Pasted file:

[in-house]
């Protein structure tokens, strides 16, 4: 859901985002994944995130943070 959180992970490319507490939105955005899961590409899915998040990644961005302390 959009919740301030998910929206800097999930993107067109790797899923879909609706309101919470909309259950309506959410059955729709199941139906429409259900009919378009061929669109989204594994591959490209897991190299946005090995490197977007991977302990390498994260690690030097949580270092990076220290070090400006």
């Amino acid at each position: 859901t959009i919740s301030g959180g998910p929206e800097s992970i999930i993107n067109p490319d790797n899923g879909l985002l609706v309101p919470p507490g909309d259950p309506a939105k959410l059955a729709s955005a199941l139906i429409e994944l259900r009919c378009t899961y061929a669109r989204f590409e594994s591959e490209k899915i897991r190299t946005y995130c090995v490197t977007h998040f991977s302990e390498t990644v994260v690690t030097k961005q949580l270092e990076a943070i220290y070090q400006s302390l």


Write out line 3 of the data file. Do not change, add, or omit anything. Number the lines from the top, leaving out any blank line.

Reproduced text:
């Amino acid at each position: 859901t959009i919740s301030g959180g998910p929206e800097s992970i999930i993107n067109p490319d790797n899923g879909l985002l609706v309101p919470p507490g909309d259950p309506a939105k959410l059955a729709s955005a199941l139906i429409e994944l259900r009919c378009t899961y061929a669109r989204f590409e594994s591959e490209k899915i897991r190299t946005y995130c090995v490197t977007h998040f991977s302990e390498t990644v994260v690690t030097k961005q949580l270092e990076a943070i220290y070090q400006s302390l």